Distilling Art from the Figures of Science

May 18, 2015

 

An illustration by Michael Tippett of the strong seasonal signal of the Indian Monsoon. Each of the 262,800 pixels is a forecast of all-India rainfall made by the NOAA Climate Forecast System in 2014. The horizontal axis indicates the time at which the forecast is valid, and the vertical axis shows how many days in advance the forecast was made.

                
  
 

A ropy pahoehoe lava surface near Pahoa, Hawaii, photographed by Einat Lev. Formed in February 2015, this is part of the long flow that threatened Pahoa village last fall, leading to resident evacuations and road closings.
 

 
Any researcher can attest to the fact that a scientific figure is worth more than a thousand words. A single figure can encompass years of work: arduous treks across the open ocean or to the far corners of the earth, hours toiling in the lab, more hours fussing in front of Adobe Illustrator. Those figures are the backbones of scientific publications, they’re projected on big screens at conferences and dissected at journal clubs, but rarely do we take a step back to consider the inherent artistry in the figures created to convey the science.
 
The Research as Art exhibit at the Lamont Doherty Earth Observatory invites the community to do just that. This annual event is organized by Columbia Department of Earth and Environmental Science graduate students Hannah Rabinowitz, Colin Raymond, Maayan Yehudai and myself and calls upon the Lamont Community to submit their finest figures to be blown up, mounted, framed and presented as works of art in a gallery-like setting. The gallery was unveiled May 8 during a special exhibition.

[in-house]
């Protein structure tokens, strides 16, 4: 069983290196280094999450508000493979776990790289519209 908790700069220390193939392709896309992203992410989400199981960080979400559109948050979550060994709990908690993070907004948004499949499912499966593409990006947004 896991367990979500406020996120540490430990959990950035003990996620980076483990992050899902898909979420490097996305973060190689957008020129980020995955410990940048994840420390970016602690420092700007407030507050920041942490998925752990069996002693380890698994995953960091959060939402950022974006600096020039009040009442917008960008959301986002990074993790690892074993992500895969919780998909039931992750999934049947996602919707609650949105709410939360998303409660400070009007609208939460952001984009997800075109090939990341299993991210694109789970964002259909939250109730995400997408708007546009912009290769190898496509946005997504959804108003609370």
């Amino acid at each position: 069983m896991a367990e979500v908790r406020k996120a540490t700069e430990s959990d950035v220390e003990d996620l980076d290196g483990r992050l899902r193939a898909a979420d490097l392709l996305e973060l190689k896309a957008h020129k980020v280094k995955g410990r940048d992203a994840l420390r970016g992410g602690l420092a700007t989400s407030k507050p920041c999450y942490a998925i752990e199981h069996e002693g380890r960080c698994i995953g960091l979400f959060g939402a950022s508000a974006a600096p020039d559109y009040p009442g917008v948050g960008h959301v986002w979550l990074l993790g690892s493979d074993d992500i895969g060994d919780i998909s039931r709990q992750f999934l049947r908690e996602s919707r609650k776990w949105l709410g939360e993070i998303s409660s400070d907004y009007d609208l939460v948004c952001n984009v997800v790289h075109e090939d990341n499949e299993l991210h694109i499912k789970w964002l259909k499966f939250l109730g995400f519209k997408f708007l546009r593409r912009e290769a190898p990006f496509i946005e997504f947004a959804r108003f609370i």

The showcased figures include a hauntingly beautiful black and white photo of lava flow from the Pahoehoe volcano in Hawaii by Einat Lev, an assistant research professor in the Seismology, Geodynamics and Tectonics division at Lamont. Another popular piece was a radar cross section of the Greenland ice sheet by graduate student Michael Wolovick. Displayed in proportions larger than would ever be possible in a publication, the complexity of this ancient formation is revealed.
 
The artful research on display was not limited to framed images. There was also a video installation by Lamont associate research professor Ben Holtzman that featured an animated video of the succession of earth quakes in Nepal that culminated with the devastating earthquake of last month.
 
Michael Tippett, a senior research scientist at the International Research Institute for Climate and Society, submitted a figure depicting the predictability of the Indian Monsoon generated with data from the NOAA Climate Forecast System in 2014. As a scientific tool, the figure is a striking example of our ability model major climate events. Presented as a work of art, however, the image calls to mind the pummeling rain showers it represents, and looks strikingly similar to a Van Gogh painting.
 

This is a cross-section through the Greenland ice sheet collected with airborne ice-penetrating radar. The radar echogram is displayed as a 3D surface illuminated from above, creating the illusion of texture and emphasizing the layered internal structure of the ice sheet. Composition by Michael Wolovick.

 
 
Graduate student Colin Raymond contemplating a colorful piece by Lamont postdoctoral research Heather Ford that uses oxygen isotope data to assess changes in ice volume and ocean circulation changes over the Mid-Pleistocene Transition.
 
 

In addition to appreciating the beauty in the work created by Lamont scientists, the exhibit also showcased the diversity and range of the research conducted at the observatory, as well as the importance and power of communicating research about the natural world and the climate to the broader public. The exhibit remains on display in the Lamont Café.

Media Inquiries: 
David Funkhouser
davidf@ldeo.columbia.edu
845-365-8708